Eventually, I found that I no longer had to repeat those words.  Somewhere along the line my brain learned to stop comparing, and just began to accept differences.  When I make a conscious choice to let go of all those petty comparisons and competitions, I discovered a brand new life.  I now have deeper and more meaningful relationships with friends and family because I am no longer judging them and weighing myself against them.  I now have confidence that my decisions are genuinely based on what's best for my own family, not motivated by an egotistical desire to be better than someone else.  I have more time to pour into my own family because I'm no longer wasted my precious life concerned about what others are doing - I'm so consumed with my own family that I don't have time to worry what others are doing, even if I did want to.  I have a better relationship with my kids because I'm no longer comparing them to other kids, but simply seeing them for how unique and special they are in their own right.  I no longer make decisions based on self-doubt, and do not allow other people's opinions to sway me.  I've found a deeper level of happiness for other people - instead of feeling jealousy when they succeed in life, I am able to share in their happiness with a joyful heart.  I no longer live my life to impress anyone else, but make choices that create happiness for us (and have accepted that what makes other people happy doesn't necessarily make us happy, and vice versa).  I have a deeper sense of appreciation and gratitude for all the wonderful things I do have.  I've discovered indescribable satisfaction and fulfillment in my own life.  And most of all, I've discovered an unshakable inner peace.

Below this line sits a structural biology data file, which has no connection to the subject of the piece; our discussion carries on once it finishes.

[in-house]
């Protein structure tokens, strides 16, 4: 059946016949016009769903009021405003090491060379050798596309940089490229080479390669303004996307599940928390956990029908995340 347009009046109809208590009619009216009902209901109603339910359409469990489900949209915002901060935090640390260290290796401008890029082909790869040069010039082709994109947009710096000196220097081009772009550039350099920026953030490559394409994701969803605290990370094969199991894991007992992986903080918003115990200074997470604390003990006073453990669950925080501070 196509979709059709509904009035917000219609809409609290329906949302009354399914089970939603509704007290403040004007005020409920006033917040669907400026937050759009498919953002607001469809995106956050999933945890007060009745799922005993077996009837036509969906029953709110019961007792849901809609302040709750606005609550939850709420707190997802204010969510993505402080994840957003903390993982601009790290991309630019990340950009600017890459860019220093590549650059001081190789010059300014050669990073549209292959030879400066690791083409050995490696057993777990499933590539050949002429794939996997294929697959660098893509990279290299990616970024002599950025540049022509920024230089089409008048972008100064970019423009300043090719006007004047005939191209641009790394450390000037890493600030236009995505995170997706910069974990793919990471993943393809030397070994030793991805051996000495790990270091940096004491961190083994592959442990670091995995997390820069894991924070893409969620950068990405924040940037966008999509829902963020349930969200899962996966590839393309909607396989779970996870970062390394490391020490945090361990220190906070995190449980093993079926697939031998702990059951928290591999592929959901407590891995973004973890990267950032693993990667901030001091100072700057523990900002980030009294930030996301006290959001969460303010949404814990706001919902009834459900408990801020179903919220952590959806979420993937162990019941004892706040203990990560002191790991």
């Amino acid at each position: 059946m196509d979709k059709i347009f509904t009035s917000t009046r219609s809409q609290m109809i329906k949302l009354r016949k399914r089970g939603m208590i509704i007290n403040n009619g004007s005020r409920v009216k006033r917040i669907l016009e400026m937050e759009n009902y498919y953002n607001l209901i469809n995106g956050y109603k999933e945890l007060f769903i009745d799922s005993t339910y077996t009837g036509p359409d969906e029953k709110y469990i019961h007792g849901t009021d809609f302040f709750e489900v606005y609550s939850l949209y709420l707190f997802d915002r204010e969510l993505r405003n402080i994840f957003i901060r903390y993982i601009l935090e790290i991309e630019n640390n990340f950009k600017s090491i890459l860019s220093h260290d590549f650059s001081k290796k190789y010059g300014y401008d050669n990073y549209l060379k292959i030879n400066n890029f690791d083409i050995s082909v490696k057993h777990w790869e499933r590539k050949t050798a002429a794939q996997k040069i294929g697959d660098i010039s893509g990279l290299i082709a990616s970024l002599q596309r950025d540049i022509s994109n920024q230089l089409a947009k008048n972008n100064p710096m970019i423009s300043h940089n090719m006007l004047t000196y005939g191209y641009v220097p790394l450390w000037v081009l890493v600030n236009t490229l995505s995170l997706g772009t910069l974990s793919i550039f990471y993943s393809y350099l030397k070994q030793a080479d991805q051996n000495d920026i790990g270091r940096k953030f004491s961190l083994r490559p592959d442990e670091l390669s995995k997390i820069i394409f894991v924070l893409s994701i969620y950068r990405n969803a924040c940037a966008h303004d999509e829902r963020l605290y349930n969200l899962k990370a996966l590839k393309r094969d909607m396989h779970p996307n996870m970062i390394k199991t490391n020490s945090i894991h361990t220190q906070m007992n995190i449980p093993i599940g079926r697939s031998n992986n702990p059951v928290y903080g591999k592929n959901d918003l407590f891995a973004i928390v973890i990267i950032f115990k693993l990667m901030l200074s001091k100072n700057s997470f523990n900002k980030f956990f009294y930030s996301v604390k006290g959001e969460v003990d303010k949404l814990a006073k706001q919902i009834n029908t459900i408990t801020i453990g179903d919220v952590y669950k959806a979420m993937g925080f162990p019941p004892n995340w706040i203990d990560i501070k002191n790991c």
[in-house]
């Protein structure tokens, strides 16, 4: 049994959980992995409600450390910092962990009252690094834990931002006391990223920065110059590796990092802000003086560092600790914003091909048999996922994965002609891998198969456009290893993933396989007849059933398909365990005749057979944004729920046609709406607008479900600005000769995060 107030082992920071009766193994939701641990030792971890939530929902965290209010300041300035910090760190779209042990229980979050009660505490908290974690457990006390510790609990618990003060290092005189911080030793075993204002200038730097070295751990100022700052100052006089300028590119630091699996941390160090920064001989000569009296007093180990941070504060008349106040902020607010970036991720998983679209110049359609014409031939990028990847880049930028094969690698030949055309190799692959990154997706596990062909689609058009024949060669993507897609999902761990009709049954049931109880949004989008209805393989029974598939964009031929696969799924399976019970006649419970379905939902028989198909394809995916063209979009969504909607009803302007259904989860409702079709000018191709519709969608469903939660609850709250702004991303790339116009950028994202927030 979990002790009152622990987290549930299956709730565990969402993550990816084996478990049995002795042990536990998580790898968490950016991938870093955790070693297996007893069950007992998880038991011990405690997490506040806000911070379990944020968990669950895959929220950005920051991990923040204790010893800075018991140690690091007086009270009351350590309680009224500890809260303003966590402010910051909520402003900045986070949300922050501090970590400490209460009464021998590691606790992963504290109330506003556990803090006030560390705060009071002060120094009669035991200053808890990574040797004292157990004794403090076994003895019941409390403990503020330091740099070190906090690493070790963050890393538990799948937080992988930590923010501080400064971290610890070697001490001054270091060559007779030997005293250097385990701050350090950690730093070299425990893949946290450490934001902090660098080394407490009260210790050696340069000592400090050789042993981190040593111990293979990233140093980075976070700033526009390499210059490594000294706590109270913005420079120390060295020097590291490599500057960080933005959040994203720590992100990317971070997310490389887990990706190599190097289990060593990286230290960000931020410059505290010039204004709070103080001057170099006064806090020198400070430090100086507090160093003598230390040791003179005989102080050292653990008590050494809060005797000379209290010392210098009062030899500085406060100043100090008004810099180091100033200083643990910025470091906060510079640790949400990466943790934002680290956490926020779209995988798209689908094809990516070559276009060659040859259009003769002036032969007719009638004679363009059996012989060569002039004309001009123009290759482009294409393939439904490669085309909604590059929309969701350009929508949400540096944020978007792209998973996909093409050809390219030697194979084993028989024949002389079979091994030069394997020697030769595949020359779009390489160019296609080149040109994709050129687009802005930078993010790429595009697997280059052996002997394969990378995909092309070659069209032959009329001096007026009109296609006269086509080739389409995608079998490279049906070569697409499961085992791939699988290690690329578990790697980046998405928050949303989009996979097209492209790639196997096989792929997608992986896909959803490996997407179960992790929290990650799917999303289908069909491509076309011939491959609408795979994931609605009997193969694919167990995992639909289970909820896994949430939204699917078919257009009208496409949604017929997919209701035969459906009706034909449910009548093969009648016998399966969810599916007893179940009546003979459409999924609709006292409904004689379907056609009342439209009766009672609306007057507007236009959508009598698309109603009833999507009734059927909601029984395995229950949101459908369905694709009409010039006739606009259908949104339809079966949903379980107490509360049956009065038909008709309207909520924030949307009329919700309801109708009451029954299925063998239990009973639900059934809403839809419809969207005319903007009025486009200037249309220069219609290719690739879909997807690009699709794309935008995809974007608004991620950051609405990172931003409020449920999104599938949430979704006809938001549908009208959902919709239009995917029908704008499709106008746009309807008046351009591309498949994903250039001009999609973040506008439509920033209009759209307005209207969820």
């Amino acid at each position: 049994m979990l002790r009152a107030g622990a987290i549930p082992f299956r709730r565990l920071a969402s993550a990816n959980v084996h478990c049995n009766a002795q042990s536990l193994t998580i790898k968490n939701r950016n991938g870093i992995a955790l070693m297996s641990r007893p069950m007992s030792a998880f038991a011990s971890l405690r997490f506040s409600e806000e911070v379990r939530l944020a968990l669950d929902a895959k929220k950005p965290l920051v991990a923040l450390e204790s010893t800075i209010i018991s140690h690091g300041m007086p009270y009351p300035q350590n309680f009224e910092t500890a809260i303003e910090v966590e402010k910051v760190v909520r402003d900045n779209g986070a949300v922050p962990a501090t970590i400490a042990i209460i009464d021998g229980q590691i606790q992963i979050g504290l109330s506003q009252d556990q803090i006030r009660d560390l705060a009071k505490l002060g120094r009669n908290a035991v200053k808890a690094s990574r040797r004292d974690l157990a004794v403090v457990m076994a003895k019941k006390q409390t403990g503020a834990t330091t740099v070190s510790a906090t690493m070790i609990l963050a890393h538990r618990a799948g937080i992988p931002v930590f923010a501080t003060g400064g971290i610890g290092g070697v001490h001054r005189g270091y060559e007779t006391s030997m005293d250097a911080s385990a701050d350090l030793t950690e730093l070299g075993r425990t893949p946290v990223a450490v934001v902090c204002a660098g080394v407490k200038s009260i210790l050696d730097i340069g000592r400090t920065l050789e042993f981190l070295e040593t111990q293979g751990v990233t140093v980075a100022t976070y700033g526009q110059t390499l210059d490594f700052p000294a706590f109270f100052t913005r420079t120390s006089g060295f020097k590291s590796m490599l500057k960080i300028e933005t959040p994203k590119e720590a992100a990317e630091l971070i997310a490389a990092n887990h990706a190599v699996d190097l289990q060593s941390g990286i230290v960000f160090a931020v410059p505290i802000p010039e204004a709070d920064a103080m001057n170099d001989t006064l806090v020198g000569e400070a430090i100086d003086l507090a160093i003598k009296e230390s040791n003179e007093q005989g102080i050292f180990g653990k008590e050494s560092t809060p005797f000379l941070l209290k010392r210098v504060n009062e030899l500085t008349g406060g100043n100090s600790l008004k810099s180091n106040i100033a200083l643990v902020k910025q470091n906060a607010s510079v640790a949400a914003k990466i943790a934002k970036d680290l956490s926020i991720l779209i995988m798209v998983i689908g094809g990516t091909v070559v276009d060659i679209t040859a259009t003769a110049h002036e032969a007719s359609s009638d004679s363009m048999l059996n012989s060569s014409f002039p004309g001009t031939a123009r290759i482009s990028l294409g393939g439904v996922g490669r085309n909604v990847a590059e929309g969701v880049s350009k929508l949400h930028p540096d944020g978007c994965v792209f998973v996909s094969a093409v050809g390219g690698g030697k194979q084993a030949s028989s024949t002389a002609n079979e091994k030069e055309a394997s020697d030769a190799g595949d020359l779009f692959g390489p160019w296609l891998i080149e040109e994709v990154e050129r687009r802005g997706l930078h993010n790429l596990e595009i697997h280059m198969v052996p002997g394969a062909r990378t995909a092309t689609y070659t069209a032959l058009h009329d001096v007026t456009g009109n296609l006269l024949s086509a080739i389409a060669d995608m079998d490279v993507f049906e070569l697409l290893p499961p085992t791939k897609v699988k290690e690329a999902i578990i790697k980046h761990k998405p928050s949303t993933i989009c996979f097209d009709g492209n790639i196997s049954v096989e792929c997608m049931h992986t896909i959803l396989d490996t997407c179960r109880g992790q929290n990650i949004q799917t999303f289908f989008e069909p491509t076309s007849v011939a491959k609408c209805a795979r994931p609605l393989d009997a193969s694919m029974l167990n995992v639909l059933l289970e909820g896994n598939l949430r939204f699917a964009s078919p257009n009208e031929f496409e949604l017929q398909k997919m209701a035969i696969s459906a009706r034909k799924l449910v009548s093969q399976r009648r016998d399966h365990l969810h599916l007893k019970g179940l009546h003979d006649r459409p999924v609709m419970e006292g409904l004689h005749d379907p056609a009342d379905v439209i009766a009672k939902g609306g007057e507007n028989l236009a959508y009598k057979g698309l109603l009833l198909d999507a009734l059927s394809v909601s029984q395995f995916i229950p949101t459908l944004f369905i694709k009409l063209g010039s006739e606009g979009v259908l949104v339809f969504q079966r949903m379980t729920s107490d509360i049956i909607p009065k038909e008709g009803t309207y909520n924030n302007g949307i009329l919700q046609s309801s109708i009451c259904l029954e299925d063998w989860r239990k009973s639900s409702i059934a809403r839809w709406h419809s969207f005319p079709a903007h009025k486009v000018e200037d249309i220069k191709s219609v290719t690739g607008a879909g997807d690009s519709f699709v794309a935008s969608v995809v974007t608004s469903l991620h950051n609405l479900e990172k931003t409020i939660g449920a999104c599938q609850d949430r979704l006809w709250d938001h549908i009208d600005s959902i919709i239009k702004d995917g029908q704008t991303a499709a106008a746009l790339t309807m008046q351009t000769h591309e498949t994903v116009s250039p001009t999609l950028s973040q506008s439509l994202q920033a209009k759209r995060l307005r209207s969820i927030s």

I know some people will never come to these realizations, they will continue to live out their remaining days with that destructive, comparative/competitive mentality, and they will not be willing to put in the hard work that is required to change their way of thinking.  But I suppose everyone has to follow their own path, learn their own lessons, live their own story.  I, for one, am incredibly grateful I can say that I've put that misery behind me - and I've discovered that it really is a beautiful, beautiful world.